Since the birth of America, free speech has existed in a gray area. More a symbol of individual freedom than a clearly defined law, freedom of speech has been the star of numerous Supreme Court cases.
Amid ongoing ambiguity, the courts have come to share their daunting task of interpreting the bounds of free speech with an unlikely partner: Big Tech. The actions of companies like Facebook, Twitter and Google have come under immense scrutiny – particularly by members of the Republican Party.
Florida Governor Ron DeSantis voiced concern that Big Tech’s recent censorship of Donald Trump’s social media and widespread refusal to host the Parler app are signs that Big Tech has “changed from neutral platforms to enforcers of preferred narratives.”
To supplement his complaints, he endorsed the proposed Transparency in Technology Act. Among other things, that act would allow users to sue social media platforms for inconsistent standards applications and prohibit platforms from arbitrarily deplatforming users.
This bill offers a series of long-overdue regulatory actions for Big Tech. In the context of highly unregulated platforms such as Facebook, Google and Amazon, some parts of this legislation are important.
The Transparency in Technology Act is supplementary to Section 230 of the Communications Decency Act. In essence, Section 230 is a key portion of a 1996 bill that protects technology companies from legal battles arising from publications of third-party content. In simpler terms, it allows free speech online by letting a company like Facebook shift the blame for hateful or violent groups away from itself.
In recent years, Section 230 has been criticized as outdated and misused by larger-than-life technology companies that could not yet have been conceptualized in 1996.
The sections of the Transparency in Technology Act that target Big Tech’s monopolistic business practices and demand transparency echo popular cries from both sides of the aisle.
However, sections of the bill that require notice to ban destructive users and generally discourage de-platforming users are baseless, vindictive retaliations for the recent censorship of Trump.
DeSantis labels Big Tech as the enemy; whose enemy is it actually? Is it the enemy of violent groups that want to overthrow their government? Is it the enemy of those spreading disinformation about the recent election? These are the users who face potential censorship – are they the ones DeSantis is trying to protect?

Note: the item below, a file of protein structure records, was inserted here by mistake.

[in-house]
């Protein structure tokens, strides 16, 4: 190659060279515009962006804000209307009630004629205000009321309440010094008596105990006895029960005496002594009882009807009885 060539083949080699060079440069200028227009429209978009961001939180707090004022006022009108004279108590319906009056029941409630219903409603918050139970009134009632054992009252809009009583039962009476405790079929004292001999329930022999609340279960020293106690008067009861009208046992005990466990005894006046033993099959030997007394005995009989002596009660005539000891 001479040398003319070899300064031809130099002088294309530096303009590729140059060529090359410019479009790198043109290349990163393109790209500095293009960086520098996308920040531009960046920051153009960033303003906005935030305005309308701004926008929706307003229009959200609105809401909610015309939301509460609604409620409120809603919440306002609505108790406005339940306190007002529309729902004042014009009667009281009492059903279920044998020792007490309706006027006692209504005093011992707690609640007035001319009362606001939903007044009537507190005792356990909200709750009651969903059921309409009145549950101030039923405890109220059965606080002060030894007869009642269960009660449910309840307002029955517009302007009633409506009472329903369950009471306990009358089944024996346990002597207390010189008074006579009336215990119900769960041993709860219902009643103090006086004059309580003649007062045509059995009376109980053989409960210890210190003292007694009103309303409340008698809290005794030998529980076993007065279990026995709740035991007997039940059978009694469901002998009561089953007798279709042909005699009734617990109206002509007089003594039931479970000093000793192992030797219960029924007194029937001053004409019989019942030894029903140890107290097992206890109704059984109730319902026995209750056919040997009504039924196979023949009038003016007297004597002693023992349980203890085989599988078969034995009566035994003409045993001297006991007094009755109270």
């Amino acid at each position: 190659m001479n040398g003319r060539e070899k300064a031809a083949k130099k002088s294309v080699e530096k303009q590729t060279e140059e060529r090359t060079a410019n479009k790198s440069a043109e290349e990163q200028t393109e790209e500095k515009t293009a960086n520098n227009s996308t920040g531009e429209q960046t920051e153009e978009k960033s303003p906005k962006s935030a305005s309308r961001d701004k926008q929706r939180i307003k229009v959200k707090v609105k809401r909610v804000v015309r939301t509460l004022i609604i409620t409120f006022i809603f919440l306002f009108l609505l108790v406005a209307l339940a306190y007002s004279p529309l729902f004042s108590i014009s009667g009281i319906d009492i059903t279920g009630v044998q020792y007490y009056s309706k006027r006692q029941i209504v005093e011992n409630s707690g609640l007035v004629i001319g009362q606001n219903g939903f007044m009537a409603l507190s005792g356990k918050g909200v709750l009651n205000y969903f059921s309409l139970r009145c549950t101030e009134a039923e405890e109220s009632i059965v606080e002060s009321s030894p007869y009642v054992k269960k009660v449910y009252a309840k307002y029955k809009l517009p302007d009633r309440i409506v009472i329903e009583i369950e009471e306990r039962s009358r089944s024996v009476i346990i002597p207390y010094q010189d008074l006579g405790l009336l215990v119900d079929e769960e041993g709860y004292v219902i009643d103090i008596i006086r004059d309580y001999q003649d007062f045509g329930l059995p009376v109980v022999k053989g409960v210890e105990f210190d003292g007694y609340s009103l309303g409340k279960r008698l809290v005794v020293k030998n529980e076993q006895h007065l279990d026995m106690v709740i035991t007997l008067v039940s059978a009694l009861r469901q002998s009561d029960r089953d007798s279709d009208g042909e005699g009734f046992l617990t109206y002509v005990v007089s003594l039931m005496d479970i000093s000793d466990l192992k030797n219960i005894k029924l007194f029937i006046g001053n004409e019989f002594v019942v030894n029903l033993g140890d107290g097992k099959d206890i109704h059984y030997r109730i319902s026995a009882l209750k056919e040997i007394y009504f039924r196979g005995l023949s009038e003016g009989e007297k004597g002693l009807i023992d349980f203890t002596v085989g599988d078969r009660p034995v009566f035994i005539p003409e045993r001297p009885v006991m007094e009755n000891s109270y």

DeSantis’s rhetoric is part of a common rallying cry accusing Big Tech of restraining conservative platforms. This accusation itself is a disinformation campaign. A recent report found that no trustworthy, large scale study has found evidence of conservative content being censored for ideological purposes nor any manipulated searches that favor liberal interests.
Big Tech is not targeting conservatives. It is targeting liars, demagogues and self-proclaimed saviors of white supremacy. That is not a political agenda nor an attack on free speech.
Rather, this is an extension of the precedents set by Supreme Court cases like Schenck v. U.S. prohibiting speech that “…incites actions that would harm others.” Yes, there is a line that should not be crossed when regulating free speech. Condemning those who share invitations to an insurrection that resulted in the death of five people is perfectly legal under the Supreme Court’s interpretation of free speech.
Do not be fooled by DeSantis’s selfish crusade against companies doing damage control in response to hundreds of posts on Parler that “incite and encourage violence.” He says “you don’t like it, don’t read it.” Ignoring the problem never solves it; we saw that clearly on Jan. 6, and we are reminded of it every day by Florida’s continuous explosion of COVID-19 cases.
While DeSantis eagerly ignores the problems posed by Parler, he has not ignored Twitter’s banning of Trump. Something tells me that when it comes to Twitter, he would not respond well to being told, “you don’t like it, don’t read it.”
DeSantis identifies with a party that consistently condemns government intervention and regulation of companies yet deems himself worthy of determining what should and should not be allowed online. He advocates for unchecked free speech at the expense of private companies’ autonomy. So, let’s rephrase: he is OK with government control over private companies when it caters to his interests.
This frenzy to regulate Big Tech’s power has understandable origins. Preventing monopolistic dominance and manipulative business practices is fair; it demands that companies regulate their platform. Yet, now DeSantis wants to selectively regulate the business, preserving freedom of speech and preventing Big Tech’s regulation of their platforms, where he perceives it to be outside of his interest.
Like many situations, the logical concept of Big Tech regulation has become incredibly convoluted with political involvement, interests, and rivalries. Only one thing remains clear: freedom of speech is not under attack; disinformation, violence and the spread of hate are.
Featured image: Logos of Big Technology companies that are facing criticism. (All logos in this picture are used under creative commons licenses. Licenses are as follows: Google, Amazon, & Twitter: https://bit.ly/2YRWHj8. Apple: https://bit.ly/2MLZUhP. Facebook: https://bit.ly/3aLKnGG)
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